Whether you want a store with as many inexpensive options as possible or one with a philosophy, there’s a store for you, and they’re catering to you in every way.Think about how Walmart is set up: it’s not really decorated and it’s very large, with high ceilings, white industrial metal shelves, concrete floors, and very bright fluorescent lights. It plays the popular music of wherever that particular store is located, and there are bins of bargain candy and movies in the main walkways. Everything is very stripped down, without frills and without much presentation – except for the mosaics of sports logos built with 12-packs of soda. It’s set up this way to help keep costs down, which is a plus, but it all feels rather cold and impersonal.

Meanwhile, at Target, the floors are linoleum and carpet, depending on the area. The lighting is less bright, and the ceiling itself is lowered and covered, rather than left open to reveal the supports like in Walmart. The shelves and space are more decorated, there are more product displays, and the music is softer, playing a wider range of songs even within a single store. It feels less like a warehouse than Walmart, but I still feel like I should be multi-tasking and walk as quickly as possible.

Then there’s Fresh Market. It’s a whole other species, and you can tell before you even get inside the store: there’s a standing chalkboard outside the door, with the day’s specials written on it. Granted, Fresh Market is a dedicated grocery store, but even if you isolate the grocery sections of Walmart and Target, they can’t compete with the atmosphere of Fresh Market.

When you walk in, you’re greeted by the smell of flowers and coffee beans. The ceiling is open, but it’s painted a very dark color so you don’t have the building’s structure competing with what’s in front of you. The lights are dimmer and much lower, hanging exposed like in a café. At light-level, just above the shelves, running all around the perimeter of the store, there’s a wider shelf arranged with flowers and woven baskets.

The non-refrigerated shelves are wood, and the floor is a warm brown tile. Combined with the smaller number of options, it felt more like a pantry than a grocery store. Classical music drifts out of the speakers and floats around the antipasti and seafood bars. A wooden trellis stands over the checkout section, next to a wine section that looks like it belongs in a wine cellar. I even feel like I should be carrying my shopping basket more delicately. It’s all kind of ridiculous for a grocery store once you start really paying attention to it all, but it still feels pretty good, and I’m all about that.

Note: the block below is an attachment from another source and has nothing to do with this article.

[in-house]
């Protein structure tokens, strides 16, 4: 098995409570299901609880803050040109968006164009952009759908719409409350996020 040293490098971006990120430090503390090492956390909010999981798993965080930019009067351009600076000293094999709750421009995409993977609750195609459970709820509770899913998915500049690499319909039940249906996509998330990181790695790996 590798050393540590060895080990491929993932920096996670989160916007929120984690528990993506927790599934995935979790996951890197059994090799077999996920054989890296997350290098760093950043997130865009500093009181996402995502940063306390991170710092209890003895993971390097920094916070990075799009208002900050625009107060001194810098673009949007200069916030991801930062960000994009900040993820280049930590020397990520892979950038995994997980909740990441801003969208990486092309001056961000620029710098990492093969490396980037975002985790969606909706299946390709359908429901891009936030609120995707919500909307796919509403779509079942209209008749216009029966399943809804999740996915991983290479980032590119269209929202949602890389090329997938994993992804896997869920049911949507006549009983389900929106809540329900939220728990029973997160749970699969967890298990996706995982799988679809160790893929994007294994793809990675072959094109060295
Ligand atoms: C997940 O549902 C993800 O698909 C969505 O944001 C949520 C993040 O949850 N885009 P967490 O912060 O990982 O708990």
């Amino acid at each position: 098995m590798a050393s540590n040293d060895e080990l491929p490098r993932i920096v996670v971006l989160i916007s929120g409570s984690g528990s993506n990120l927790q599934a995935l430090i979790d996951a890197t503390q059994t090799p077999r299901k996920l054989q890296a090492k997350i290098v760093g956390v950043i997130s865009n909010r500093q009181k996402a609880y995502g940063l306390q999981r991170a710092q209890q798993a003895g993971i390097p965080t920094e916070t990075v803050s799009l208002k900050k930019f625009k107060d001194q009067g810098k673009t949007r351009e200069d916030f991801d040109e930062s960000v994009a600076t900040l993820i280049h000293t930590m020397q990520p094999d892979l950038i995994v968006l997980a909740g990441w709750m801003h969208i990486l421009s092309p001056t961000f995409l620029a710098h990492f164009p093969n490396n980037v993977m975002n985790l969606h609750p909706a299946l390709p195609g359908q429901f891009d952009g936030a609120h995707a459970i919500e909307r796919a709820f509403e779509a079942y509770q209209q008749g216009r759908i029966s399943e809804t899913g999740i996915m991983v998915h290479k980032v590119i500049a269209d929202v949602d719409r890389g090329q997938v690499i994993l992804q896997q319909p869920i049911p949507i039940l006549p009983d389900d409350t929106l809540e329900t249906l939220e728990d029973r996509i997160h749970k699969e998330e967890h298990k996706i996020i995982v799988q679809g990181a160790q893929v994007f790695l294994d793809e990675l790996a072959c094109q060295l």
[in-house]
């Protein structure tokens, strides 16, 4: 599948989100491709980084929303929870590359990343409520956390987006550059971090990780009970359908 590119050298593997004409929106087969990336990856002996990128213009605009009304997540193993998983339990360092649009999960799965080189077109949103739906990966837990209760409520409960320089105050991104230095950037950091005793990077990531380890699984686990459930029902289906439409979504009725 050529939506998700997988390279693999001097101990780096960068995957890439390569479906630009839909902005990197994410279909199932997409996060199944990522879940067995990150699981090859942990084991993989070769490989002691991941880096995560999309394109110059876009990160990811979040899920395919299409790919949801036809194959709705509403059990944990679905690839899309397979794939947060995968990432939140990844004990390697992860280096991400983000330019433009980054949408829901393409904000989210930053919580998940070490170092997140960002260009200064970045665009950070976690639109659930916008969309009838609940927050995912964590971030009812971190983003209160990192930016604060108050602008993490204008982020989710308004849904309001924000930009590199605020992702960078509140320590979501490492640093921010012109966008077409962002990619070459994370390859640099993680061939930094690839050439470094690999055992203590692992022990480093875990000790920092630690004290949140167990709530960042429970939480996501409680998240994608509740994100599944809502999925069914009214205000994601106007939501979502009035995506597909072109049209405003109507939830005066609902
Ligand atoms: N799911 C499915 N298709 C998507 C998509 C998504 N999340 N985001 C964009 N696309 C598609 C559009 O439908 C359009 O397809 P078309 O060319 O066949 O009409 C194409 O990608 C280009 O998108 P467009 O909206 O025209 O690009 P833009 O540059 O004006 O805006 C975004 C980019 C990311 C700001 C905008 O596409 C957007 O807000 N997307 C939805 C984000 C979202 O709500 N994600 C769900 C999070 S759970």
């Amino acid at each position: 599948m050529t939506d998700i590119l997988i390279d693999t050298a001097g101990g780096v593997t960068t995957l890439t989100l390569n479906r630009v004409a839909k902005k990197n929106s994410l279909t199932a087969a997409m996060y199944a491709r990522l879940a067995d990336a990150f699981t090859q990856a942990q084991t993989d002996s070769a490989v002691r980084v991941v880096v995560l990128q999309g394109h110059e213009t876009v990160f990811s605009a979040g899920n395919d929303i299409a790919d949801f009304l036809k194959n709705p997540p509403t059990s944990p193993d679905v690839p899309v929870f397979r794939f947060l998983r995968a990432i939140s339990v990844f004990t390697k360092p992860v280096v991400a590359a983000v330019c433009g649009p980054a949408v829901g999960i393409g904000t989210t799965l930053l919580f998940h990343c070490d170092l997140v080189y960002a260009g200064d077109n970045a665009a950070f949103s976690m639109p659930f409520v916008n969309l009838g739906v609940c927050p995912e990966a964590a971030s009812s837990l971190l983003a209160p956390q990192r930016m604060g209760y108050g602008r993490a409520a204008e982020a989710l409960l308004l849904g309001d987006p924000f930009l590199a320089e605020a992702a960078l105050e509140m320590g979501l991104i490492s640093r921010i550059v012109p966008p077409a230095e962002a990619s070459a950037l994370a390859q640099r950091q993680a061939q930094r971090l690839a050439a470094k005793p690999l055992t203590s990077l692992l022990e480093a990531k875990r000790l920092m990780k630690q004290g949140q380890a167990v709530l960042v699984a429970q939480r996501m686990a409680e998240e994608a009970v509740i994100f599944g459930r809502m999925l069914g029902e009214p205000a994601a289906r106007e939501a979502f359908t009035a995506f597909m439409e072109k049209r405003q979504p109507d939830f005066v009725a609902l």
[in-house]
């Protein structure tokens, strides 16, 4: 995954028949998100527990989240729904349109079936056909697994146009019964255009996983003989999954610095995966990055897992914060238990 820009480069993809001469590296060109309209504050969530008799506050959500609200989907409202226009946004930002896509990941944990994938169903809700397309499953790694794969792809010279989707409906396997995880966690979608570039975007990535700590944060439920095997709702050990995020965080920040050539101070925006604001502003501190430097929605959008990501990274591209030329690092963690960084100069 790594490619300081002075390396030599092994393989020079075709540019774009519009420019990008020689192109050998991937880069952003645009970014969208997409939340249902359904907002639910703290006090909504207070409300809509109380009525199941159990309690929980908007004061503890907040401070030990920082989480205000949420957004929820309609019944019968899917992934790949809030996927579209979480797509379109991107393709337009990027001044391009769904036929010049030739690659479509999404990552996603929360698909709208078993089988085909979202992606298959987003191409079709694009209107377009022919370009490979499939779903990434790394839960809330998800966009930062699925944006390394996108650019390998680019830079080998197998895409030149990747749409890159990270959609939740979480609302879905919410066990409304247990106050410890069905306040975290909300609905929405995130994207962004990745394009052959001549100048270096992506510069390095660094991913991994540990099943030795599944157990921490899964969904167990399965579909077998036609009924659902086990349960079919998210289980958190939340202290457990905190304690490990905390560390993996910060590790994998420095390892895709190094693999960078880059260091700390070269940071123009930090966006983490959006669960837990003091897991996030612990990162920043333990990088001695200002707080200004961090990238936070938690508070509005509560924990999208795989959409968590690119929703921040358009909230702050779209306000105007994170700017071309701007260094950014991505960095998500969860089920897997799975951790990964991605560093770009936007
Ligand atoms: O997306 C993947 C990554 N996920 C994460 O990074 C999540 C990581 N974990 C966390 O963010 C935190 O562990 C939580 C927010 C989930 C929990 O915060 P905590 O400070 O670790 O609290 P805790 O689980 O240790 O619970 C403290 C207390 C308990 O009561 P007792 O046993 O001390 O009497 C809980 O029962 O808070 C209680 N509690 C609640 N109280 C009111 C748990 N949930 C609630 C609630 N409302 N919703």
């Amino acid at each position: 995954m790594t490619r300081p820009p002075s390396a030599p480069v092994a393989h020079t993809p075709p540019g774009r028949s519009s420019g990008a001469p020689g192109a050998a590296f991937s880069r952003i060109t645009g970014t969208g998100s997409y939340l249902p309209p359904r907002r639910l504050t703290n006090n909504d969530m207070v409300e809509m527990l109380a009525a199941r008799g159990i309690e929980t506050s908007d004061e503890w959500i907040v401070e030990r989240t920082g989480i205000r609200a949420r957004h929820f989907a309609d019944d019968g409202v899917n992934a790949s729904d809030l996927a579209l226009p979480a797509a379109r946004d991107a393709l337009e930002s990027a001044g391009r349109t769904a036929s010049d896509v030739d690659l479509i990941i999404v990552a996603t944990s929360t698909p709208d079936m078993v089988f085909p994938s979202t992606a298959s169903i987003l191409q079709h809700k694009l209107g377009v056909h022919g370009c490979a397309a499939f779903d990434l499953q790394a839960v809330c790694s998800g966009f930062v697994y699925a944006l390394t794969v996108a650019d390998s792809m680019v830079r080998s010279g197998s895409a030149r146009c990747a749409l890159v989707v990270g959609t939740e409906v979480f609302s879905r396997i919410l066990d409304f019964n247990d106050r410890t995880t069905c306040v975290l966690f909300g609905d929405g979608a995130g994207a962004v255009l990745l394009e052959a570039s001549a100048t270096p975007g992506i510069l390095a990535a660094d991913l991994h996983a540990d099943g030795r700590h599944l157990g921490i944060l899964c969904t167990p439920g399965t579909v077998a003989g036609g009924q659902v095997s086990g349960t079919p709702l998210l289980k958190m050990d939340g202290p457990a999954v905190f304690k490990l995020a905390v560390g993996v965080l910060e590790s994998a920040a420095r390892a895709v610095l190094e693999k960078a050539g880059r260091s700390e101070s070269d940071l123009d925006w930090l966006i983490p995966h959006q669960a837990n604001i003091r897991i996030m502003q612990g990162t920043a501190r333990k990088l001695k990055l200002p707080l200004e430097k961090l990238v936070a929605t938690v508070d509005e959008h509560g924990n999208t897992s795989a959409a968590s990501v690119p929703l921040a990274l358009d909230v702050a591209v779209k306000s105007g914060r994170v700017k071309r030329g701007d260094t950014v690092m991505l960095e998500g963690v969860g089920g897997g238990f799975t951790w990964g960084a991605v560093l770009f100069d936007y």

The Mood’s Effects

Do you want your customers to leave feeling fancy, or efficient? You have the power to decide that.I realized that in each of these stores, I not only felt different, but I also shopped differently. At Fresh Market, as compared to the others, I took more time, even though there weren’t as many options. I didn’t hate being there, trying to rush out as quickly as possible. I could’ve sworn the air itself had organic cruelty-free antioxidants in it.

I looked at all the things I like to keep on hand – milk, bread, sandwich stuff, pizza, etc. – but ended up not buying any of it. In the end, it all looked very appetizing and so on, but I’m not picky enough (yet) to prefer fancy-store basic foods to those at a more mid-range store, especially if it’s the exact same thing. Milk is milk, and I’ll rush through buying it. But I’ll keep going to Fresh Market for particular things I can’t find at mid-range stores, like bourbon-brined salmon. And I’ll take my time soaking in the smell of flowers and coffee while I’m there.

So if you’re planning on opening a business, ask yourself before decorating: do you want your customers to be motivated to take as little time as possible, or do you want them to linger? Do you want them to leave feeling like they can cross something important off their errands list, or do you want them to feel somewhat renewed? Do you want to make them think of a vineyard or a pickup truck?

One suggested improvement if you decide to go the more organic route: wine tastings would be amazing. Just saying.